Results 1-5 of 38
The discretion of a man deferreth his anger , and it is bis glory to pass over a
transgression . Money , like manure , does no good till it is spread . There is no
real use for riches , except in the distriburion ; the rest is all conceit . A wise man
The wise man applauds him whom he thinks most virtuous , the rest of the world
him who is most wealthy , The temperate man's pleasures are durable , because
they are regular ; and all his life is calm and serene , because it is innocent , A ...
The simplicity of his grief drew numbers about him , and La Fleur among the rest ,
while the horses were getting ready ; as I continued sitting in the post chaise , I
could see and hear over their heads . He said he had come last from Spain ...
Dick heard , and tweedling , ogling , bridling , Turning short round , strutting and
fideling , Attested , glad , his approbation Of an immediate conjugation , Their
sentiments so well express'd , Influenced mightily the rest , All pair'd and each
... clang All Kilwick * and all Dingle - derry * rang , Sheep grazed the field ; some
with soft bosom press'd The herb as soft , while nibbling stray'd the rest ; Nor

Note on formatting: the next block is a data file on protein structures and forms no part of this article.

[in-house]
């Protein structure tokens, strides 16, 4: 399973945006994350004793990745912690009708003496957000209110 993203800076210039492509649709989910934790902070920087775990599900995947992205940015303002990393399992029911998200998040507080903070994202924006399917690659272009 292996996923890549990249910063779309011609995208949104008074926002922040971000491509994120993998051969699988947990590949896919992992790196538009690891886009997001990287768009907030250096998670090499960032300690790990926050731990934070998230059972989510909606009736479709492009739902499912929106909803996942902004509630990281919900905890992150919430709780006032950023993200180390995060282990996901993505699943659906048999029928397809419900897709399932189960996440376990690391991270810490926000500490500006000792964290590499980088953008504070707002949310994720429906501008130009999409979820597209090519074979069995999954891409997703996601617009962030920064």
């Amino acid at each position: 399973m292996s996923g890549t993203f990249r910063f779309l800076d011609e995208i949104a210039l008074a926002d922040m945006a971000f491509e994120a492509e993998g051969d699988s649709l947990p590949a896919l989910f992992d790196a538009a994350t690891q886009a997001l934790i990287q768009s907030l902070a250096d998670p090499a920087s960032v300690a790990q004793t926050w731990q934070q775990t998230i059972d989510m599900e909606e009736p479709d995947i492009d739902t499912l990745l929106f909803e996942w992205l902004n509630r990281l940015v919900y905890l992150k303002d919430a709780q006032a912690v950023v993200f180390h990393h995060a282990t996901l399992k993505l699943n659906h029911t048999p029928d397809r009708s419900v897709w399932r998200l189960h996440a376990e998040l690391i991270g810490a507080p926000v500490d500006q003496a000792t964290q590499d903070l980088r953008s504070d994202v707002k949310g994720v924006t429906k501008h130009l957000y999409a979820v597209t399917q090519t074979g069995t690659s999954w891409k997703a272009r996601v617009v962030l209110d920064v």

noise was heard but of the hasty brook , Struggling , detaind in many a pretty
What people are saying - Write a review
This reader was initially published as a British reader, and then imported to America. According to Henry W. Simon, it was first published in America in Philadelphia in 1799. He was unaware of this second American printing. There is also another printing -- from New York in 1812 -- of which he too was unaware. Thus far, these are the only three American printings of which I am aware. In a visit to the Harvard archives, I noticed in their records that the Institute of 1770, an early literary society there, often read aloud from Enfield in their meetings in the 1770s and 1780s (though this would have been a British version of the text, not the American one depicted here).